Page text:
Fiction – hardcover; MacLehose Press; 317 pages; 2011. Translated from the Swedish by Laurie Thompson. Review copy courtesy of the publisher.
I remember how we died.
So begins Åsa Larsson’s haunting Scandinavian crime thriller Until Thy Wrath Be Past (the title refers to a passage from the Book of Job).
Set in rural Sweden, it tells the story of two teenage lovers who disappear while diving in a secluded —and frozen — lake one winter’s day. Their bodies are never found, but the beyond-the-grave narrator, who begins the book, reveals that they met with foul play.
When Wilma Persson’s body surfaces in the River Thorne, far from the lake, during the spring-time thaw, the authorities assume she simply drowned. But why are her lungs filled with water from a different source? And why is there green paint underneath her fingernails?
Enter prosecutor Rebecka Martinsson and police inspector Anna-Maria Mella, two “alpha females”, who launch an investigation into the girl’s death and a hunt for her boyfriend’s body.
This fast-paced narrative, which begins on April 16 and concludes on May 3 (the dates act as chapter headings), is largely told in the third person. But early on in the novel, the voice of Wilma, the dead girl, butts in:
I go to visit the prosecutor. She’s the first person to see me since I died. She’s wide awake. Sees me clearly when I sit down on her bed.
Admittedly this supernatural element* may not appeal to all readers, but it gives the story an added dimension: that of the victim, who can tell her version of what really happened. And it also gives us, the reader, a vital piece of information that the police know nothing about: the pair had discovered a plane at the bottom of the lake, a plane that had been carrying supplies for the Wehrmacht in 1943.
As it turns out, the investigation’s success hinges on the discovery of the plane — and its reason for being there. Larsson uses this to devastating effect, by interleaving the narrative with flashbacks to the Second World War in which Sweden collaborated with the Germans. (This seems to be a recurrent theme in Swedish crime fiction.)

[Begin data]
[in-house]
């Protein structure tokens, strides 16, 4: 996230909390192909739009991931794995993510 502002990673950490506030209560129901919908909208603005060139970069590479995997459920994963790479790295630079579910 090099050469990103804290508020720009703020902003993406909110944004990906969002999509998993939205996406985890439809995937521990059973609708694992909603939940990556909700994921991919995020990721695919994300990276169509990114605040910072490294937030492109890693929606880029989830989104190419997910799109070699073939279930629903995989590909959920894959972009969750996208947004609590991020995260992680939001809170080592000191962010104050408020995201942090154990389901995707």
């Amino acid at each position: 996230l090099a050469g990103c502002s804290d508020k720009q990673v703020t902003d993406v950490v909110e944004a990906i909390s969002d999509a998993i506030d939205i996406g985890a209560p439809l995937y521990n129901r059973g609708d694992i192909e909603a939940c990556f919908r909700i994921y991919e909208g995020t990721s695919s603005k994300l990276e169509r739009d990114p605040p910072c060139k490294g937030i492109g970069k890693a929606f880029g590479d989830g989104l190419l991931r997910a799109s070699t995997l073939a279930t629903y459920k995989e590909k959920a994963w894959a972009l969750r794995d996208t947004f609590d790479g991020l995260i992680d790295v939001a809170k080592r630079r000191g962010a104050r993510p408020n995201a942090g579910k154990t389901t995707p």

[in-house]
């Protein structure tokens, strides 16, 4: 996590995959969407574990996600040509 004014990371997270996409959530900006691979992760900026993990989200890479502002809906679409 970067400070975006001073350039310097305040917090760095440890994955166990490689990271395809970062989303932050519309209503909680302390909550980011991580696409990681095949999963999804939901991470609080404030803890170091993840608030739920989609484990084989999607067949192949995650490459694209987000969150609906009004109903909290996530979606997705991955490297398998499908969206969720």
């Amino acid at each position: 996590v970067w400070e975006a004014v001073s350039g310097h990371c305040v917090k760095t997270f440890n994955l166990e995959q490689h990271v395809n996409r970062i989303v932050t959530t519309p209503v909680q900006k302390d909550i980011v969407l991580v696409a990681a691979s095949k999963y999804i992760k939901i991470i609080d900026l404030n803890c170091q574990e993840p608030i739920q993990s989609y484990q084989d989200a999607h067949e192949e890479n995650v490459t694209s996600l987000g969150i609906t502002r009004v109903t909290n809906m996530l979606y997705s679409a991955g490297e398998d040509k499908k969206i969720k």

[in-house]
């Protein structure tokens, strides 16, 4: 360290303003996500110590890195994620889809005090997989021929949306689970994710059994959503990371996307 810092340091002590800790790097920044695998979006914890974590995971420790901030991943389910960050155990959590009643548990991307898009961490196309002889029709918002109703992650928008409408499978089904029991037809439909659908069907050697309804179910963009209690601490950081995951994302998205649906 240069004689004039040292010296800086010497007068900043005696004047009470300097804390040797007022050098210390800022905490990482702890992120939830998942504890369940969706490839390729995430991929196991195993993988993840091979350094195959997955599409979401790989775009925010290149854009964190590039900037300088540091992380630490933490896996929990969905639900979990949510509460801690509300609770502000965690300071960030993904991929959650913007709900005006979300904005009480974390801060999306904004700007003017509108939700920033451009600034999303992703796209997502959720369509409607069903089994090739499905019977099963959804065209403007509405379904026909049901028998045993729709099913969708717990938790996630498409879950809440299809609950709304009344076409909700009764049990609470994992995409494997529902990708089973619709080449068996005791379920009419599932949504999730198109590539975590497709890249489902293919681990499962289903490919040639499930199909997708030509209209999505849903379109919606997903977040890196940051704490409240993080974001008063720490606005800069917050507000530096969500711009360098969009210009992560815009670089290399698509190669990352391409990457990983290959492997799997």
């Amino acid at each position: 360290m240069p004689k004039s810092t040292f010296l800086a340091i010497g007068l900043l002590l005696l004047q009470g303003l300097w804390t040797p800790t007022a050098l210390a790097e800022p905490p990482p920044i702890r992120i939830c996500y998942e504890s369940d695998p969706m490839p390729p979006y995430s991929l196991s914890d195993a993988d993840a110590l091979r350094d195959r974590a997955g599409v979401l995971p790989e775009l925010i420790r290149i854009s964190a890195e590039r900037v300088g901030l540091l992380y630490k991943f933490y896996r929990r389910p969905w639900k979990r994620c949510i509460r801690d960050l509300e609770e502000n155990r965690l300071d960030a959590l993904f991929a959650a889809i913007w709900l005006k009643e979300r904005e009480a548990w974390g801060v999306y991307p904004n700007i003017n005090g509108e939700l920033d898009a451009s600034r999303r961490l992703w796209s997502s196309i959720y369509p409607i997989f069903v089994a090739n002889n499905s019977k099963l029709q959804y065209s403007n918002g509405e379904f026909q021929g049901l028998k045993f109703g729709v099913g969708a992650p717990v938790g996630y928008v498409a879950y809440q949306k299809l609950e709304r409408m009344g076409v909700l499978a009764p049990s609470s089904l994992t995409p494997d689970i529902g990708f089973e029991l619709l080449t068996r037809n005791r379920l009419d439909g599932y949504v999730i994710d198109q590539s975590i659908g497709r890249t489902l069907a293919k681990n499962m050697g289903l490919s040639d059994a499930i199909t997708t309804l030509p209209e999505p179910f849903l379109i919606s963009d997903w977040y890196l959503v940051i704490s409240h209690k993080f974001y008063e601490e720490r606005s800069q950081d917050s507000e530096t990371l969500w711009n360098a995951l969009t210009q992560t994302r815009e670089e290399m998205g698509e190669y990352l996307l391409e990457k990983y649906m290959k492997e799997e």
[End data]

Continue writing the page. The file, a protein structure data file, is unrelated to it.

What particularly makes this novel work is not just the superb characterisation (both Martinsson and Mella feel like real flesh-and-blood women, one of whom juggles motherhood with her career, another who is trying to make a passionate but complicated long-distance relationship work), but the subsidiary plot lines — the police dog-handler has an unrequited “thing” for Martinsson, which is strangely moving — and the way in which Larsson keeps the momentum, and the suspense, on overdrive. She is excellent at what I call the foreshadowing effect, giving us little clues that bad things are going to happen up ahead. For example, after one character makes what seems like an innocent phonecall to a neighbour, she writes:
He cannot know what a terrible mistake that is. What consequences that telephone call will have.
And of course it wouldn’t be a proper Scandinavian crime novel without plenty of moody and atmospheric descriptions:
A week passes. Snow crashes down from the trees. Sighs deeply as it collapses into the sunny warmth. Bare patches appear. The southern sides of antills heat up in the sun. The snow buntings return. Martinsson’s neighbour Sivving Fjallborg finds bear tracks in the forest. The big sleep of winter is over.
Until Thy Wrath Be Past is a terrific thriller, and while it’s part of the “Rebecka Martinsson crime series” of which there are three previous novels, it can be safely read as a standalone. I found it to be a heart-hammering read — the first chapter is one of the most exciting first chapters I’ve read in a long while — with a multi-layered plot and a satisfying, if slightly Hollywoodish, ending.
* If that’s not your kind of thing, it might help to know the girl’s first-person account begins to wane the further you get into the book.